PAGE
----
9th Wonder - Dream Merchant, Vol. 2

Posted about 9 years ago
Tags: 9th Wonder,

Loyal readers know I wasn’t exactly in a good mood last week. It wasn’t that the albums...

Dream Merchant, Vol. 2 Album Review

Loyal readers know I wasn’t exactly in a good mood last week. It wasn’t that the albums were bad…entirely…they were just underwhelming. See, unlike some other reviewers who scan through four or five tracks and then front when they write (you know who you are, come get me suckas) I actually listen to albums for days straight. Which means that when an album’s disappointing I suffer for days. By the time I sit down and write I’m madder than Kanye at an awards show.

Not this week. This week the air’s a little cleaner, the women are a little flyer, the Patron’s a little stronger. What’s changed? Simple, I’ve been listening to 9th Wonder’s new album The Dream Merchant Vol. 2. 9th Wonder is every great rapper’s favorite producer (just ask Hova) and his solo project comes after the much discussed break-up of underground super-group Little Brother. How can I describe Dream Merchant? Let’s shout out 9th’s North Carolina roots; this album is like biscuits-and-honey, it will fill you up and still go down sweet. Hip-hop has the power to make your worst work day fresher than a new pair of Adidas and 9th Wonder is the generator that makes it all happen.

Sometimes my job is easy, ready? The following songs are absolutely dope: The quasi-title track Merchant of Dreams is a track soaked in 70’s soul and dripping with snapping percussion. The opening notes are the reason I’m not so bitter this week. But production is only part of the puzzle; affiliated rappers The Embassy, Skyzoo and Torae put their vocals down with equal parts lyricism and smashmouth delivery. “They don’t rewind my verses/they spin the coupe around” is just one line you’ll be pretending you wrote. 9th’s beats aren’t going to blow you away, they’re built with a craftsmanship that only gets deeper with every listen. Take Baking Soda for example. The track has vocal samples, layered over horn sections, layered over guitar lines, scattered with shining synths; the production really is that deep. 9th’s real genius is the ability to take all this complexity and make it sound so damn easy. To top it off Big Treal puts down some of the better “ordinary working man turns hustler” lyrics (hence the baking soda reference) on record. Man I’m feelin good.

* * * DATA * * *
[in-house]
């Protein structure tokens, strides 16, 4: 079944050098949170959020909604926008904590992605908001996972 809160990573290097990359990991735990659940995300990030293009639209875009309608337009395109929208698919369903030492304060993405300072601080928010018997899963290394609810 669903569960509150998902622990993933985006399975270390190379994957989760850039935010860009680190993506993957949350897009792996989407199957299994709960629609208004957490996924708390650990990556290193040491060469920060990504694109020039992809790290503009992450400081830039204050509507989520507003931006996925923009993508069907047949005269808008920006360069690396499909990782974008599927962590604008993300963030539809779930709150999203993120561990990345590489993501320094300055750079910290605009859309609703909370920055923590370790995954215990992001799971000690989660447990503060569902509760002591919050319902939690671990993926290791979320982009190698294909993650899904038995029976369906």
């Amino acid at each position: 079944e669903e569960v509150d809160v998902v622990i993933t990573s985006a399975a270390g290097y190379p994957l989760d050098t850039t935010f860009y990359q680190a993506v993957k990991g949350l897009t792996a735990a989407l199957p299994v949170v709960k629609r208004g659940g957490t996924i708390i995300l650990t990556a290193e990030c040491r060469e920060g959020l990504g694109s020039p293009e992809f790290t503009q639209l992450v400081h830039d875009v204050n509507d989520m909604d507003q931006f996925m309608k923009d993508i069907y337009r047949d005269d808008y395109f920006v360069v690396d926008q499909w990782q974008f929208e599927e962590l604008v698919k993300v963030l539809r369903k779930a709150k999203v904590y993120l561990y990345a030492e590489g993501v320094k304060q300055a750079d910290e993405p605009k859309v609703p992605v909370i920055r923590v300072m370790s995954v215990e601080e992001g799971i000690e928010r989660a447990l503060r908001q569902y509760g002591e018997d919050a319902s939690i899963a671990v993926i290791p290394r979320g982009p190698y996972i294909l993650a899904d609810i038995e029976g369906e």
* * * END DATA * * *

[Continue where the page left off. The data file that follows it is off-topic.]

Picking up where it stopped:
I haven’t even gotten to what really made me flip, Brooklyn in My Mind. The track’s beat will have you rocking your best b-boy pose, thanks to a full Mos Def verse. Yeah you read that right, a fully equipped Mos Def verse! None of the off-key singing he flashed on Graduation, just straight flowing rhymes from a legend. But Brooklyn’s much deeper than one man, in fact one woman outdoes ‘em all. If you don’t know Jean Grae you don’t know one of the best MCs working (period, not female MCs) and she shows why here. It'd be a perfect song it it weren’t for the average offering from Memphis Bleek, but complaining about that’s like whining about a scratch on your Maybach; it might not be perfect, but it’s still better than every other car on the road.

Let’s take a step back and try to keep some measure of objectivity here. The truth is there are some soft spots on Dream Merchant, despite the shiningly positive review I’ve been writing. Other than a brilliant Murder Was the Case sample, Saved doesn’t quite live up to expectations. We’ve been waiting for Saigon’s album for months, but I’m just not that excited anymore after listening to his verse blaming gay people for AIDS. The same goes for Let It Bang, a sliding funky track featuring Ness, the man who will forever be “that guy from Da Band.” On an album full of rewind worthy tracks, once is enough for Let It Bang. Thank You relies on heavy bass and percussion to carry the day, it’s 9th’s hardest production on the album, but without some really compelling lyrics it feels a little flat (sorry D.O.X and O-Dash).

Forget it, I just can’t be that negative today. The Little Brother reunion (in a strange way) No Time To Chill is everything you want from a 9th Wonder cut, and Sunday uses some Keisha Shontelle vocals and Chaundon rhymes for a perfect backyard barbecue jam. There’s no doubt about it, this is the stuff hip-hop dreams are made of. 9th is selling, are you buying?

DJBooth Rating - 4 Spins

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Posted about 9 years ago
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